- 526/520:The 526 and 520 share most design features, but differ in some key specs. They have a simple appearance and cheaper materials. The 526, intended for Verizon, has a 4.7-inch qHD screen, 8-megapixel rear camera, 2-megapixel front camera, 8 GB of storage, and 1.5 GB of RAM. The 520, intended for Cricket Wireless, has a 4.5-inch FWVGA screen, 8-megapixel rear camera, 2-megapixel front camera, 8 GB of storage, and 1 GB of RAM.
Sprint today expanded its Direct 2 You service to Dallas, D.C., Detroit, and Tampa. The service is live in these cities and a number of smaller cities and towns in the surrounding areas. With Direct 2 You, a Sprint technician brings the store experience directly to the homes of customers who purchase a new phone. Customers still receive the same benefits as buying in stores, such as setting up a phone, transferring content, and device tutorials. Sprint's Direct 2 You service is offered free of charge. Sprint said more cities will be added throughout the year.
ROK Mobile, a music-focused MVNO, today said it has significantly expanded coverage by partnering with "the nation's largest 4G LTE network." ROK Mobile didn't name its new partner, but said customers can now enjoy cellular network access in more places. The carrier has already partnered with Sprint and T-Mobile, so the new partner is either AT&T or Verizon Wireless. ROK also announced plans to expand its retail availability across the country this month. ROK Mobile services will be available at "independently owned and operated" mobile phone stores nationwide starting in a few weeks. ROK didn't name its retail partners, but said it plans to be in 10,000 locations by the end of the year. ROK Mobile bundles wireless and music streaming services together for $49.99 per month. For that, users get 5GB of LTE 4G, unlimited calling and messaging, and unlimited access to ROK's 20 million tracks. Consumers interested in ROK Mobile need to supply their own Sprint- or T-Mobile-compatible handset. The service works on Android and iOS devices through ROK's mobile app.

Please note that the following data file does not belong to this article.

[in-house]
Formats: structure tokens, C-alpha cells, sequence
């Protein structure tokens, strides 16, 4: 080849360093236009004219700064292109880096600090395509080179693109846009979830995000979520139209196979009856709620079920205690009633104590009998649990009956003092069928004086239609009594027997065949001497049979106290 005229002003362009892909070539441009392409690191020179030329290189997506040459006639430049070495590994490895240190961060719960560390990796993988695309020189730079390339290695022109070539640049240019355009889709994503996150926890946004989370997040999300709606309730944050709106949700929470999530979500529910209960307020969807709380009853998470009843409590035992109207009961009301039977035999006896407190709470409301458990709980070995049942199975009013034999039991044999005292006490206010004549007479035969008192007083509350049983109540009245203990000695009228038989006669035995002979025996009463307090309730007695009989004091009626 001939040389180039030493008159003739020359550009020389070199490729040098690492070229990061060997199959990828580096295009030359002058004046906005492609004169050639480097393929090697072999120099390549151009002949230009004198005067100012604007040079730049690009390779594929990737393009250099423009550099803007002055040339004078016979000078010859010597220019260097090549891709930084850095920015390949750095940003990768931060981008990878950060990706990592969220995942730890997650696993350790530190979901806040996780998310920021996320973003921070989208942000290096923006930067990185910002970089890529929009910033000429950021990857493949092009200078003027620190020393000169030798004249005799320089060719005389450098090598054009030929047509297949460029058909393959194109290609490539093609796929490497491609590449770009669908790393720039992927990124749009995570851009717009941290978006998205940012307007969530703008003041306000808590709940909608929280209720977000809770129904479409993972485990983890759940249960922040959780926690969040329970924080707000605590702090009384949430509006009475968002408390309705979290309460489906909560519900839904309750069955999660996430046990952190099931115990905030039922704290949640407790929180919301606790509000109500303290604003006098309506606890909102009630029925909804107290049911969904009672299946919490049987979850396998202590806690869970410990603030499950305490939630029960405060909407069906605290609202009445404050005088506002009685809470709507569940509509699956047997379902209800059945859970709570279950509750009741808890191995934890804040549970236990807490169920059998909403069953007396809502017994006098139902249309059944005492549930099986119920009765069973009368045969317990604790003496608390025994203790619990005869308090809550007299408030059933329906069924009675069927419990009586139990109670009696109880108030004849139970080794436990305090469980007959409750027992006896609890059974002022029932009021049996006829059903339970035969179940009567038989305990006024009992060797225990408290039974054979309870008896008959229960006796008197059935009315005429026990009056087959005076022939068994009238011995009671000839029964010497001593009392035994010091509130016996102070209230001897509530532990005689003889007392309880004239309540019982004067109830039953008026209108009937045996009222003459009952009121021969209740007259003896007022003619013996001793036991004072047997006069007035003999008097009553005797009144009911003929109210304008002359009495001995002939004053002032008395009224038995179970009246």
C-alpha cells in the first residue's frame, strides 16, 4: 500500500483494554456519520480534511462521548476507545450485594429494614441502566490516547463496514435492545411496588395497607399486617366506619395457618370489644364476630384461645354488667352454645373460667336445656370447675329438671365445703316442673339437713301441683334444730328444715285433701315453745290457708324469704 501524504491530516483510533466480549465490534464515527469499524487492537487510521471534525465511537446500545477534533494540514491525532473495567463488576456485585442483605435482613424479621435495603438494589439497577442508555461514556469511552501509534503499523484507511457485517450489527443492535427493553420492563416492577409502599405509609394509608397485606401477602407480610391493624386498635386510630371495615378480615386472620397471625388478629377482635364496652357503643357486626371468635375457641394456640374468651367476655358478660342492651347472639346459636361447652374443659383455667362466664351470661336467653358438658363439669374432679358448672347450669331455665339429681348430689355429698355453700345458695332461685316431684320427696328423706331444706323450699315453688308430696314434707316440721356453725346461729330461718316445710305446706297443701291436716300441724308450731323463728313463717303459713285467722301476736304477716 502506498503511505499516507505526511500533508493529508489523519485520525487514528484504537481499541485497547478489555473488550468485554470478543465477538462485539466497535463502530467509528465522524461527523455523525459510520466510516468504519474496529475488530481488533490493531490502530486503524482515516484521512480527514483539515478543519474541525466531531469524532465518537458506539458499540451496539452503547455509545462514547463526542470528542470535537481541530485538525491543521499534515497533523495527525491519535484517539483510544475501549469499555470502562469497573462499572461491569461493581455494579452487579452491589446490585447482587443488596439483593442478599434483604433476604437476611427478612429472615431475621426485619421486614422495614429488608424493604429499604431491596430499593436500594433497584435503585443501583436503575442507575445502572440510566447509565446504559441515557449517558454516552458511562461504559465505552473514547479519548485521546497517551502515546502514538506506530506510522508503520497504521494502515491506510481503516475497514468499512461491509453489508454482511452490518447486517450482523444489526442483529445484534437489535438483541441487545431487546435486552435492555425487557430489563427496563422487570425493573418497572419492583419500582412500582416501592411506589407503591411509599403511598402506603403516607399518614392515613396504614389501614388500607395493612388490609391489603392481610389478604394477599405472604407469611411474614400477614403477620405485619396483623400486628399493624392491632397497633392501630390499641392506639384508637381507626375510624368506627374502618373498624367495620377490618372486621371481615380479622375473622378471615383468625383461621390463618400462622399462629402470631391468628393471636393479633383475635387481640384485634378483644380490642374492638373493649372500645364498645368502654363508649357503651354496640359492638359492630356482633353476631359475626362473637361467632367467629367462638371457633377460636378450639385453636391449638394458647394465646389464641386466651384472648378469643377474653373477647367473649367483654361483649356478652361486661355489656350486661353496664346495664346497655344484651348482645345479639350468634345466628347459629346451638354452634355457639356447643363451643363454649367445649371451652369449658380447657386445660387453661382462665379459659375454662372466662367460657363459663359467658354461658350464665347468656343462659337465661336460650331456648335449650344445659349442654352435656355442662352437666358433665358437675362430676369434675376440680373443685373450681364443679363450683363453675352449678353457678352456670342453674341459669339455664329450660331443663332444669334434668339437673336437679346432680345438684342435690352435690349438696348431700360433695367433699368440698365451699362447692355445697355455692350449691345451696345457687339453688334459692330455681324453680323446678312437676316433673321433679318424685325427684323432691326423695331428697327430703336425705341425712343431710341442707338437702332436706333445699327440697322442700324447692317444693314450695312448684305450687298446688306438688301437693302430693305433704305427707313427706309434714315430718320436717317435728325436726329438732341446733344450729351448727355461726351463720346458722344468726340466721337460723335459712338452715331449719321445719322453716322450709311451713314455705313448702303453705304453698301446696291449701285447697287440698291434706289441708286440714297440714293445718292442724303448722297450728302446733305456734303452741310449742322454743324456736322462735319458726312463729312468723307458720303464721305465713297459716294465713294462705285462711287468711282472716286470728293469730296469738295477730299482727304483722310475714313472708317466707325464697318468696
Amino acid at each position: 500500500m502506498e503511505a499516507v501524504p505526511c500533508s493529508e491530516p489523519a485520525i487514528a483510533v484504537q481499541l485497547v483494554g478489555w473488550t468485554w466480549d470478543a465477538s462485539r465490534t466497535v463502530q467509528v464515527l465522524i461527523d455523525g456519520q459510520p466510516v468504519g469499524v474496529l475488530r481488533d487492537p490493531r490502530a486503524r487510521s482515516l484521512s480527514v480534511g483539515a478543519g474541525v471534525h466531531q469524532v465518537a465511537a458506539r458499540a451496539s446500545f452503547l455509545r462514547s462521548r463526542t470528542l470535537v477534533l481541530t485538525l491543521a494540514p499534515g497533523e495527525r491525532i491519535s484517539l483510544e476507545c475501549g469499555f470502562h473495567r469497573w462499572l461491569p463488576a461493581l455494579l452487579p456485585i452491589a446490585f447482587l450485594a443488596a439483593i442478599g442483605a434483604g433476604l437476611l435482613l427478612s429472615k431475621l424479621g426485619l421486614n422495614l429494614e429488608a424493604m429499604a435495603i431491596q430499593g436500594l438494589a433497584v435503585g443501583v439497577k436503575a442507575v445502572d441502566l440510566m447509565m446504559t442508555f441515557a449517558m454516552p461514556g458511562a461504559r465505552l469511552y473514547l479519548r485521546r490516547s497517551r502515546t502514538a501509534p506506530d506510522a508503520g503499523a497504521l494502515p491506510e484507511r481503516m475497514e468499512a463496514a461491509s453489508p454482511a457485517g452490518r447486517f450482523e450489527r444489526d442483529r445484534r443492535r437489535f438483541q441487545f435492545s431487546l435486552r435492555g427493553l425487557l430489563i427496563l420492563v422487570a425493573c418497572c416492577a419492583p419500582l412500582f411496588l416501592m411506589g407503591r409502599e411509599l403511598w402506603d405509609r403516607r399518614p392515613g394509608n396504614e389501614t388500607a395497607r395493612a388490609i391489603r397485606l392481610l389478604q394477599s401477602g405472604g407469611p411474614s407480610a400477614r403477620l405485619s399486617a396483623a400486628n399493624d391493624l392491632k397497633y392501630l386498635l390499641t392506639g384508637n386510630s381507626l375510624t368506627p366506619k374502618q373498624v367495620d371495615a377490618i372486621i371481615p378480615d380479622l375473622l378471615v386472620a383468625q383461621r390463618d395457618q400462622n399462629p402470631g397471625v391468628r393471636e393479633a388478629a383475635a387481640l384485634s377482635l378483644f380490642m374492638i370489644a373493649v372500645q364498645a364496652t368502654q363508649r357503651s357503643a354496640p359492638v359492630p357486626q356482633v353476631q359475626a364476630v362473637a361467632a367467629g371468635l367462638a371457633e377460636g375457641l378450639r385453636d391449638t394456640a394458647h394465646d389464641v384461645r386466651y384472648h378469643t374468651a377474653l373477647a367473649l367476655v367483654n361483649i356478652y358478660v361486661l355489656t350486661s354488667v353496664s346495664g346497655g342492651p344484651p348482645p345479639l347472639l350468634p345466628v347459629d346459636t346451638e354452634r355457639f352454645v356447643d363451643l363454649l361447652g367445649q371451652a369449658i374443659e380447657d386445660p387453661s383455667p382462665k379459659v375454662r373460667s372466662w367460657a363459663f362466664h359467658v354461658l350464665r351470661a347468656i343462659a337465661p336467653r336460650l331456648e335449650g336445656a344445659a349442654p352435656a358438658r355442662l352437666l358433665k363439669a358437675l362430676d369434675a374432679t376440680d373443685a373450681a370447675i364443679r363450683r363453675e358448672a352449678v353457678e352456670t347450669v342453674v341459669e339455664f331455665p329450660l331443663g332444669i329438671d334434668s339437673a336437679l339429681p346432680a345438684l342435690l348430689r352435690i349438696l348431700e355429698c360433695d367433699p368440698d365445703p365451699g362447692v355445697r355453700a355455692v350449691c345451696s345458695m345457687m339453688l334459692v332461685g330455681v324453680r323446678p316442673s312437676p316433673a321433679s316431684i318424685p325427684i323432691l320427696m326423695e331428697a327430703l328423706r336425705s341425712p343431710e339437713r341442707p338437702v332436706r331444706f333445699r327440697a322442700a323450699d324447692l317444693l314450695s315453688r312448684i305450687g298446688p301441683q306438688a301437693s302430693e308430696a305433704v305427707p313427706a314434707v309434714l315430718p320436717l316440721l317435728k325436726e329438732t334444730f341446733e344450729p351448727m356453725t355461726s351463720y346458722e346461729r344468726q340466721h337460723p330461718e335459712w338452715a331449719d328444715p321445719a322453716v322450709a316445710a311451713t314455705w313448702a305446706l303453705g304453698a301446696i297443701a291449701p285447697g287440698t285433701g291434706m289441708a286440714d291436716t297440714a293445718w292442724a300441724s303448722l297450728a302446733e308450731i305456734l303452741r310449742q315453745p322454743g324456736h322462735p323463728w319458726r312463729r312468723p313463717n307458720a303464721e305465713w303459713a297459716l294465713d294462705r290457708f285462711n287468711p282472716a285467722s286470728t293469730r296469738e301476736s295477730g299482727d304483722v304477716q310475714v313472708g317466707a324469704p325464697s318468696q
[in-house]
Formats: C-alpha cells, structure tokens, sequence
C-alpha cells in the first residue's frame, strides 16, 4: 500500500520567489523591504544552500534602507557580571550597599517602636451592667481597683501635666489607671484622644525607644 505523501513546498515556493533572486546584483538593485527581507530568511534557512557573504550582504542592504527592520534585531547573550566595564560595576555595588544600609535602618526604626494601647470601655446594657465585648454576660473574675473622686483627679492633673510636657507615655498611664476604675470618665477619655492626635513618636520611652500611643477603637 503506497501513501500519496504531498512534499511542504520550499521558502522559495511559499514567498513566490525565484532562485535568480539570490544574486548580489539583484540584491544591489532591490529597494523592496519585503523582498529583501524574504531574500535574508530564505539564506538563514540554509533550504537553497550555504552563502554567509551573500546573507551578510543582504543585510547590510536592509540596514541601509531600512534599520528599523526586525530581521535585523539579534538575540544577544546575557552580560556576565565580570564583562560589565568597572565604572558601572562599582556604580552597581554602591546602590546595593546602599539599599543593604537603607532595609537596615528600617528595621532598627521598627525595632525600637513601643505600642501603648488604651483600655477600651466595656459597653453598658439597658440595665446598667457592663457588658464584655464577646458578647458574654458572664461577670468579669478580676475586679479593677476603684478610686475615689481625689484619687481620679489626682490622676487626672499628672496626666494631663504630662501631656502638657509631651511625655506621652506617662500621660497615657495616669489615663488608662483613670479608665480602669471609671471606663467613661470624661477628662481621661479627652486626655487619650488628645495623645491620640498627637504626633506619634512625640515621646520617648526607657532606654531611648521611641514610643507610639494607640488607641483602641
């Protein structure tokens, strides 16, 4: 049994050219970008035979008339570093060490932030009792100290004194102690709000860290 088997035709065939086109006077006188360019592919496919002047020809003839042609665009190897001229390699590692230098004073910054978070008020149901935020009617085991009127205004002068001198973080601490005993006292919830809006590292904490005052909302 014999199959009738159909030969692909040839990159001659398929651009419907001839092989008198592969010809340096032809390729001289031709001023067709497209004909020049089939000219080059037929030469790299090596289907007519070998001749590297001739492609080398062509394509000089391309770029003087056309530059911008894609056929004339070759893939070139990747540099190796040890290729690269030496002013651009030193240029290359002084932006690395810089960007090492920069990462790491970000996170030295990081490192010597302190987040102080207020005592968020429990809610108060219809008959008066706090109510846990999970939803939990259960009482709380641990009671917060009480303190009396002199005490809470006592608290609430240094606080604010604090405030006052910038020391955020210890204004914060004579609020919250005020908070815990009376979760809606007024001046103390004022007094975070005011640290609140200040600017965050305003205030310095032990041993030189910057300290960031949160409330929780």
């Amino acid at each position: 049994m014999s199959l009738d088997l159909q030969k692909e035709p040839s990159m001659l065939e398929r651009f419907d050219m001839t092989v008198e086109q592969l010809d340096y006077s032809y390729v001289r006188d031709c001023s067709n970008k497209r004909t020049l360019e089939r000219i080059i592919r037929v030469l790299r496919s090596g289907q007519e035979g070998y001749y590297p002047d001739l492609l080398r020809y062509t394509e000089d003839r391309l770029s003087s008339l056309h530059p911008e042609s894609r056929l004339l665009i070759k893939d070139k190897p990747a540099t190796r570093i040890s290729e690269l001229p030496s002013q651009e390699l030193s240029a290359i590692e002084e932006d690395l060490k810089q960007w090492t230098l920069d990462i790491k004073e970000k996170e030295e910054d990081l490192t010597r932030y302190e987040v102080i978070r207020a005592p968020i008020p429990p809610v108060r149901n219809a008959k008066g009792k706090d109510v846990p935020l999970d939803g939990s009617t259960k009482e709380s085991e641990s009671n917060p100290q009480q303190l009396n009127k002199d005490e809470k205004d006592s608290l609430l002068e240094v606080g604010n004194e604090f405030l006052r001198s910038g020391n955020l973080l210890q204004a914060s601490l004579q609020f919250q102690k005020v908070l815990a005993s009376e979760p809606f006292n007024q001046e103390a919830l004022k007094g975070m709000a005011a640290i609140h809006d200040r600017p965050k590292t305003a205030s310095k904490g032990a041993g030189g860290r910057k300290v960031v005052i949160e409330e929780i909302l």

Sprint today announced that it will begin selling the Samsung Galaxy Grand Prime on July 10. The phone has a 5-inch qHD display, 1.2GHz quad-core processor, 8-megapixel main camera, 5-megapixel front camera, and a 2,600mAh battery. The phone runs Android 5.1 Lollipop and is compatible with Sprint's LTE 4G network. Other radios include Bluetooth, GPS, and WiFi (with support for WiFi calling). Sprint said the phone will be available through its retail stores, web site, and telesales. The phone will cost $10 per month for 24 months with no money down; $30 (after $50 rebate) with a two-year contract; or for the full retail price of $240, sans contract. The Galaxy Grand Prime is already available from Cricket Wireless.